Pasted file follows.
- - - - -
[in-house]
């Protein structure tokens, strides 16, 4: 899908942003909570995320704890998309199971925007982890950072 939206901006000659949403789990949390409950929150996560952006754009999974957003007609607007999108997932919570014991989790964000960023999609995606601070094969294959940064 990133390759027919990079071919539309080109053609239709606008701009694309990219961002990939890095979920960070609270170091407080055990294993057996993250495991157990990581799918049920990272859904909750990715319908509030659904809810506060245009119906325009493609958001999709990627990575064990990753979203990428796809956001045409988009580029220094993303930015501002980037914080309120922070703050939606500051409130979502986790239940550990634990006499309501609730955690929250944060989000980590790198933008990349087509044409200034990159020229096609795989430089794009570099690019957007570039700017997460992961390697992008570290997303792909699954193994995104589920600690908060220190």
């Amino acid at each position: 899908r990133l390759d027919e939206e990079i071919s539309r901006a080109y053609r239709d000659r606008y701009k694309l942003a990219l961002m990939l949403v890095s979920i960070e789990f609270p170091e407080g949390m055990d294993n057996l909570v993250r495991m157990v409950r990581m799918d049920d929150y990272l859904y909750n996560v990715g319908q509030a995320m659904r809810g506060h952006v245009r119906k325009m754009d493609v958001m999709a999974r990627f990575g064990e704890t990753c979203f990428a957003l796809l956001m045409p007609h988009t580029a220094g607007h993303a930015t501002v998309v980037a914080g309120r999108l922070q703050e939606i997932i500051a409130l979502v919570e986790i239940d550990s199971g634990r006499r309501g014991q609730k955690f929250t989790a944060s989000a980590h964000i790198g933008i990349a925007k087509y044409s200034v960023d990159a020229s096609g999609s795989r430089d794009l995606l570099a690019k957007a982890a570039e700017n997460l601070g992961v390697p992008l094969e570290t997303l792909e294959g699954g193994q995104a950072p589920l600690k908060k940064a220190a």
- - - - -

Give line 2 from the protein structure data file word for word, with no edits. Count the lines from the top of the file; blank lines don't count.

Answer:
């Protein structure tokens, strides 16, 4: 899908942003909570995320704890998309199971925007982890950072 939206901006000659949403789990949390409950929150996560952006754009999974957003007609607007999108997932919570014991989790964000960023999609995606601070094969294959940064 990133390759027919990079071919539309080109053609239709606008701009694309990219961002990939890095979920960070609270170091407080055990294993057996993250495991157990990581799918049920990272859904909750990715319908509030659904809810506060245009119906325009493609958001999709990627990575064990990753979203990428796809956001045409988009580029220094993303930015501002980037914080309120922070703050939606500051409130979502986790239940550990634990006499309501609730955690929250944060989000980590790198933008990349087509044409200034990159020229096609795989430089794009570099690019957007570039700017997460992961390697992008570290997303792909699954193994995104589920600690908060220190």